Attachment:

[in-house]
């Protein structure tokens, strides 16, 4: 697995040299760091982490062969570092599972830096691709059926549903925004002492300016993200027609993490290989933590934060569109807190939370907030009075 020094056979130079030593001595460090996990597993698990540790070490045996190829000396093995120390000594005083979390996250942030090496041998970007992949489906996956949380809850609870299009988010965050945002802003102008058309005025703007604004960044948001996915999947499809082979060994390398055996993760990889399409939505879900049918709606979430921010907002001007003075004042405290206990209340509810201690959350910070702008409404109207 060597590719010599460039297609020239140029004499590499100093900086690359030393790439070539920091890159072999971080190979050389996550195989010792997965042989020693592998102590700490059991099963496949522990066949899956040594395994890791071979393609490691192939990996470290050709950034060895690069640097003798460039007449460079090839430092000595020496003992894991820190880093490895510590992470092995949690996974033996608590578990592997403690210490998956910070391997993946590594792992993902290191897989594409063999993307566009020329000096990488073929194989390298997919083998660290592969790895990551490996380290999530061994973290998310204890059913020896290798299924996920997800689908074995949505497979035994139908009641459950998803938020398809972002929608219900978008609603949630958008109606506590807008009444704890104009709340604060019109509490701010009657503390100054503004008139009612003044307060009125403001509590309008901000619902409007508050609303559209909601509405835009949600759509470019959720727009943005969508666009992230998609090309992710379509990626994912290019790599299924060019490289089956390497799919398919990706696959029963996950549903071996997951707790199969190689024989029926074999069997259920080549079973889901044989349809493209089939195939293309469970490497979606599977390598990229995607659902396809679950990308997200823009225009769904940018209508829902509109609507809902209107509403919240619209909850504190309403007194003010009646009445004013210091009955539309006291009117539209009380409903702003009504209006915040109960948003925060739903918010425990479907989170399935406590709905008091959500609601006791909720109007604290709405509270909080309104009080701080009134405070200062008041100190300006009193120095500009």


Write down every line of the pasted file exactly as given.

[in-house]
């Protein structure tokens, strides 16, 4: 697995040299760091982490062969570092599972830096691709059926549903925004002492300016993200027609993490290989933590934060569109807190939370907030009075 020094056979130079030593001595460090996990597993698990540790070490045996190829000396093995120390000594005083979390996250942030090496041998970007992949489906996956949380809850609870299009988010965050945002802003102008058309005025703007604004960044948001996915999947499809082979060994390398055996993760990889399409939505879900049918709606979430921010907002001007003075004042405290206990209340509810201690959350910070702008409404109207 060597590719010599460039297609020239140029004499590499100093900086690359030393790439070539920091890159072999971080190979050389996550195989010792997965042989020693592998102590700490059991099963496949522990066949899956040594395994890791071979393609490691192939990996470290050709950034060895690069640097003798460039007449460079090839430092000595020496003992894991820190880093490895510590992470092995949690996974033996608590578990592997403690210490998956910070391997993946590594792992993902290191897989594409063999993307566009020329000096990488073929194989390298997919083998660290592969790895990551490996380290999530061994973290998310204890059913020896290798299924996920997800689908074995949505497979035994139908009641459950998803938020398809972002929608219900978008609603949630958008109606506590807008009444704890104009709340604060019109509490701010009657503390100054503004008139009612003044307060009125403001509590309008901000619902409007508050609303559209909601509405835009949600759509470019959720727009943005969508666009992230998609090309992710379509990626994912290019790599299924060019490289089956390497799919398919990706696959029963996950549903071996997951707790199969190689024989029926074999069997259920080549079973889901044989349809493209089939195939293309469970490497979606599977390598990229995607659902396809679950990308997200823009225009769904940018209508829902509109609507809902209107509403919240619209909850504190309403007194003010009646009445004013210091009955539309006291009117539209009380409903702003009504209006915040109960948003925060739903918010425990479907989170399935406590709905008091959500609601006791909720109007604290709405509270909080309104009080701080009134405070200062008041100190300006009193120095500009």